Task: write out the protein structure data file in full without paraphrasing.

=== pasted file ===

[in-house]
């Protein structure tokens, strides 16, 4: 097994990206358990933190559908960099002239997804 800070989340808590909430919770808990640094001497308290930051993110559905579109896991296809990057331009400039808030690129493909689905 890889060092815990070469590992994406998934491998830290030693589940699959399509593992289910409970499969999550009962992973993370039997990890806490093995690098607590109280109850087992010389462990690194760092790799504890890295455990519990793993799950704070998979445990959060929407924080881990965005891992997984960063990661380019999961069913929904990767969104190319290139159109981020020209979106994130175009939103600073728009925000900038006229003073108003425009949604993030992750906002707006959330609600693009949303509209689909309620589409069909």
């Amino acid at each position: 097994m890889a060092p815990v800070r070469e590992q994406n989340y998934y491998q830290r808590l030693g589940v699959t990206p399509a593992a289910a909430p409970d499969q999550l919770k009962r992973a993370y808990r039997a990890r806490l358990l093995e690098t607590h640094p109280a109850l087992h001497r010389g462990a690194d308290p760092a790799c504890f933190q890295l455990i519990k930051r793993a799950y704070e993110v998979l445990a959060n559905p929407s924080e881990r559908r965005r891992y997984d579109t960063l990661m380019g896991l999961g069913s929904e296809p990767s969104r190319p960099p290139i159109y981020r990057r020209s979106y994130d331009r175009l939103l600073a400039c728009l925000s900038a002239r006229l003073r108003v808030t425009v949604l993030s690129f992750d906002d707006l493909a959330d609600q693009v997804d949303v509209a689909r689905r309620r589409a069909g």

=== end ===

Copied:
[in-house]
């Protein structure tokens, strides 16, 4: 097994990206358990933190559908960099002239997804 800070989340808590909430919770808990640094001497308290930051993110559905579109896991296809990057331009400039808030690129493909689905 890889060092815990070469590992994406998934491998830290030693589940699959399509593992289910409970499969999550009962992973993370039997990890806490093995690098607590109280109850087992010389462990690194760092790799504890890295455990519990793993799950704070998979445990959060929407924080881990965005891992997984960063990661380019999961069913929904990767969104190319290139159109981020020209979106994130175009939103600073728009925000900038006229003073108003425009949604993030992750906002707006959330609600693009949303509209689909309620589409069909």
């Amino acid at each position: 097994m890889a060092p815990v800070r070469e590992q994406n989340y998934y491998q830290r808590l030693g589940v699959t990206p399509a593992a289910a909430p409970d499969q999550l919770k009962r992973a993370y808990r039997a990890r806490l358990l093995e690098t607590h640094p109280a109850l087992h001497r010389g462990a690194d308290p760092a790799c504890f933190q890295l455990i519990k930051r793993a799950y704070e993110v998979l445990a959060n559905p929407s924080e881990r559908r965005r891992y997984d579109t960063l990661m380019g896991l999961g069913s929904e296809p990767s969104r190319p960099p290139i159109y981020r990057r020209s979106y994130d331009r175009l939103l600073a400039c728009l925000s900038a002239r006229l003073r108003v808030t425009v949604l993030s690129f992750d906002d707006l493909a959330d609600q693009v997804d949303v509209a689909r689905r309620r589409a069909g």